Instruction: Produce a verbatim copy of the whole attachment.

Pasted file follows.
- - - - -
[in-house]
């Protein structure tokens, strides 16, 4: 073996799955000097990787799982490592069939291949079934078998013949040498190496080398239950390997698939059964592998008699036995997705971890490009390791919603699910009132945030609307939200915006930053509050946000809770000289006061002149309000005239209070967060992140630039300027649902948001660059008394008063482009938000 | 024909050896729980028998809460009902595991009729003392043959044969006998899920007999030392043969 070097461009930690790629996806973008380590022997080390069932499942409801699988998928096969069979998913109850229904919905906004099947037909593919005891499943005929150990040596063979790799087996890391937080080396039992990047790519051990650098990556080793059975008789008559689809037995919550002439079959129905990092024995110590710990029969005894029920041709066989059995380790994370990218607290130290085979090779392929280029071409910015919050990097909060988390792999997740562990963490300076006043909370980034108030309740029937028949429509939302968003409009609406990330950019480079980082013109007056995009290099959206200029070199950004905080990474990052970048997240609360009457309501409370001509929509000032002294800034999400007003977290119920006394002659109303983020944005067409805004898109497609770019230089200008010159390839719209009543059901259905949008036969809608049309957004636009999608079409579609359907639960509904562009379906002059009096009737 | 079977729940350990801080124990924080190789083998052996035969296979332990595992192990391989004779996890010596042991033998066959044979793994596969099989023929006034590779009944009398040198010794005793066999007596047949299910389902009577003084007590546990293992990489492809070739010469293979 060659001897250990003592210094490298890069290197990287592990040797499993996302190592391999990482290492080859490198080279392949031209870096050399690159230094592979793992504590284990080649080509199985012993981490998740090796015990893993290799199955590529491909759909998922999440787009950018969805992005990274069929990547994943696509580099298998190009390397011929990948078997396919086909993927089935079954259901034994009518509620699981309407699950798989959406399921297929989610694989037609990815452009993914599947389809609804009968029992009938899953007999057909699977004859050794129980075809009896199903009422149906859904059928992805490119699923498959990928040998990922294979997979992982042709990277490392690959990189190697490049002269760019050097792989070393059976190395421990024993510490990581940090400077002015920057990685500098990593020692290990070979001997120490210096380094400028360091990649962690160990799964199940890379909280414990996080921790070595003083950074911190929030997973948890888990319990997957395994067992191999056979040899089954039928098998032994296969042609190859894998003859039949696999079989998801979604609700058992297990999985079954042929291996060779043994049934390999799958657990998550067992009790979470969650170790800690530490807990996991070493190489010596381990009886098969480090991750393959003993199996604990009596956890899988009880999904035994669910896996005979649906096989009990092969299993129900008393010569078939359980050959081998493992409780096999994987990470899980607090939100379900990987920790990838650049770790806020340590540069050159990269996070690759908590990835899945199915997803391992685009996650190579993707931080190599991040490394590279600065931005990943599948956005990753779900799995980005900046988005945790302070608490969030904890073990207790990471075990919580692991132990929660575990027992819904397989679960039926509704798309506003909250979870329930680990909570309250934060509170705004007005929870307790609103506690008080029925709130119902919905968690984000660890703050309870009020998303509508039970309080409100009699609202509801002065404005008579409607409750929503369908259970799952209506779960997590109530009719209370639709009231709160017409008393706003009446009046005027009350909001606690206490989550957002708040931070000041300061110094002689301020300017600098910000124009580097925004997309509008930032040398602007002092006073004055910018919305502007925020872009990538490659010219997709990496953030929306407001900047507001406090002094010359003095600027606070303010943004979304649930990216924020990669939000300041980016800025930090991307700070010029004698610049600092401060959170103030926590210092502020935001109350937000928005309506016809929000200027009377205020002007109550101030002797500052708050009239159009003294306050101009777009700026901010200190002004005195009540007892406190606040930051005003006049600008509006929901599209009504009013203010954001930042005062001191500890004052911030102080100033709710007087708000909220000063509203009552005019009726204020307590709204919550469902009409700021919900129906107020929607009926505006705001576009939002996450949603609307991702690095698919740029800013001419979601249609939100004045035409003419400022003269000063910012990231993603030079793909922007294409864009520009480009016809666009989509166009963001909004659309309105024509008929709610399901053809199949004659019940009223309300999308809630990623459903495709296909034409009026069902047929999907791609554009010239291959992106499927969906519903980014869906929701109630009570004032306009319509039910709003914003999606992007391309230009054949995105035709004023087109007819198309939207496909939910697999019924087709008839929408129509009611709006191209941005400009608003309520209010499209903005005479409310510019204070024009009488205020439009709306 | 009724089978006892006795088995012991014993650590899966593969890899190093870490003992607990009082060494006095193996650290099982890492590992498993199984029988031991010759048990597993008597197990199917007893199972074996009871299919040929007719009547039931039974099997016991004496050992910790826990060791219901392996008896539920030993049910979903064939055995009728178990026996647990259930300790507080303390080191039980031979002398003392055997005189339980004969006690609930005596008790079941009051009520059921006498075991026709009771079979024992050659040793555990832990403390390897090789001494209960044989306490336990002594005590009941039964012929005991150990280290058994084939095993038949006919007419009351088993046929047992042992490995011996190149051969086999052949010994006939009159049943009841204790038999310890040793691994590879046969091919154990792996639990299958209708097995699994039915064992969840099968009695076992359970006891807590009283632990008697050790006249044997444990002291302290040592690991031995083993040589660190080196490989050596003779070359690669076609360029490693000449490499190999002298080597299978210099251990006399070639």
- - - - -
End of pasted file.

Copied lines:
[in-house]
């Protein structure tokens, strides 16, 4: 073996799955000097990787799982490592069939291949079934078998013949040498190496080398239950390997698939059964592998008699036995997705971890490009390791919603699910009132945030609307939200915006930053509050946000809770000289006061002149309000005239209070967060992140630039300027649902948001660059008394008063482009938000 | 024909050896729980028998809460009902595991009729003392043959044969006998899920007999030392043969 070097461009930690790629996806973008380590022997080390069932499942409801699988998928096969069979998913109850229904919905906004099947037909593919005891499943005929150990040596063979790799087996890391937080080396039992990047790519051990650098990556080793059975008789008559689809037995919550002439079959129905990092024995110590710990029969005894029920041709066989059995380790994370990218607290130290085979090779392929280029071409910015919050990097909060988390792999997740562990963490300076006043909370980034108030309740029937028949429509939302968003409009609406990330950019480079980082013109007056995009290099959206200029070199950004905080990474990052970048997240609360009457309501409370001509929509000032002294800034999400007003977290119920006394002659109303983020944005067409805004898109497609770019230089200008010159390839719209009543059901259905949008036969809608049309957004636009999608079409579609359907639960509904562009379906002059009096009737 | 079977729940350990801080124990924080190789083998052996035969296979332990595992192990391989004779996890010596042991033998066959044979793994596969099989023929006034590779009944009398040198010794005793066999007596047949299910389902009577003084007590546990293992990489492809070739010469293979 060659001897250990003592210094490298890069290197990287592990040797499993996302190592391999990482290492080859490198080279392949031209870096050399690159230094592979793992504590284990080649080509199985012993981490998740090796015990893993290799199955590529491909759909998922999440787009950018969805992005990274069929990547994943696509580099298998190009390397011929990948078997396919086909993927089935079954259901034994009518509620699981309407699950798989959406399921297929989610694989037609990815452009993914599947389809609804009968029992009938899953007999057909699977004859050794129980075809009896199903009422149906859904059928992805490119699923498959990928040998990922294979997979992982042709990277490392690959990189190697490049002269760019050097792989070393059976190395421990024993510490990581940090400077002015920057990685500098990593020692290990070979001997120490210096380094400028360091990649962690160990799964199940890379909280414990996080921790070595003083950074911190929030997973948890888990319990997957395994067992191999056979040899089954039928098998032994296969042609190859894998003859039949696999079989998801979604609700058992297990999985079954042929291996060779043994049934390999799958657990998550067992009790979470969650170790800690530490807990996991070493190489010596381990009886098969480090991750393959003993199996604990009596956890899988009880999904035994669910896996005979649906096989009990092969299993129900008393010569078939359980050959081998493992409780096999994987990470899980607090939100379900990987920790990838650049770790806020340590540069050159990269996070690759908590990835899945199915997803391992685009996650190579993707931080190599991040490394590279600065931005990943599948956005990753779900799995980005900046988005945790302070608490969030904890073990207790990471075990919580692991132990929660575990027992819904397989679960039926509704798309506003909250979870329930680990909570309250934060509170705004007005929870307790609103506690008080029925709130119902919905968690984000660890703050309870009020998303509508039970309080409100009699609202509801002065404005008579409607409750929503369908259970799952209506779960997590109530009719209370639709009231709160017409008393706003009446009046005027009350909001606690206490989550957002708040931070000041300061110094002689301020300017600098910000124009580097925004997309509008930032040398602007002092006073004055910018919305502007925020872009990538490659010219997709990496953030929306407001900047507001406090002094010359003095600027606070303010943004979304649930990216924020990669939000300041980016800025930090991307700070010029004698610049600092401060959170103030926590210092502020935001109350937000928005309506016809929000200027009377205020002007109550101030002797500052708050009239159009003294306050101009777009700026901010200190002004005195009540007892406190606040930051005003006049600008509006929901599209009504009013203010954001930042005062001191500890004052911030102080100033709710007087708000909220000063509203009552005019009726204020307590709204919550469902009409700021919900129906107020929607009926505006705001576009939002996450949603609307991702690095698919740029800013001419979601249609939100004045035409003419400022003269000063910012990231993603030079793909922007294409864009520009480009016809666009989509166009963001909004659309309105024509008929709610399901053809199949004659019940009223309300999308809630990623459903495709296909034409009026069902047929999907791609554009010239291959992106499927969906519903980014869906929701109630009570004032306009319509039910709003914003999606992007391309230009054949995105035709004023087109007819198309939207496909939910697999019924087709008839929408129509009611709006191209941005400009608003309520209010499209903005005479409310510019204070024009009488205020439009709306 | 009724089978006892006795088995012991014993650590899966593969890899190093870490003992607990009082060494006095193996650290099982890492590992498993199984029988031991010759048990597993008597197990199917007893199972074996009871299919040929007719009547039931039974099997016991004496050992910790826990060791219901392996008896539920030993049910979903064939055995009728178990026996647990259930300790507080303390080191039980031979002398003392055997005189339980004969006690609930005596008790079941009051009520059921006498075991026709009771079979024992050659040793555990832990403390390897090789001494209960044989306490336990002594005590009941039964012929005991150990280290058994084939095993038949006919007419009351088993046929047992042992490995011996190149051969086999052949010994006939009159049943009841204790038999310890040793691994590879046969091919154990792996639990299958209708097995699994039915064992969840099968009695076992359970006891807590009283632990008697050790006249044997444990002291302290040592690991031995083993040589660190080196490989050596003779070359690669076609360029490693000449490499190999002298080597299978210099251990006399070639």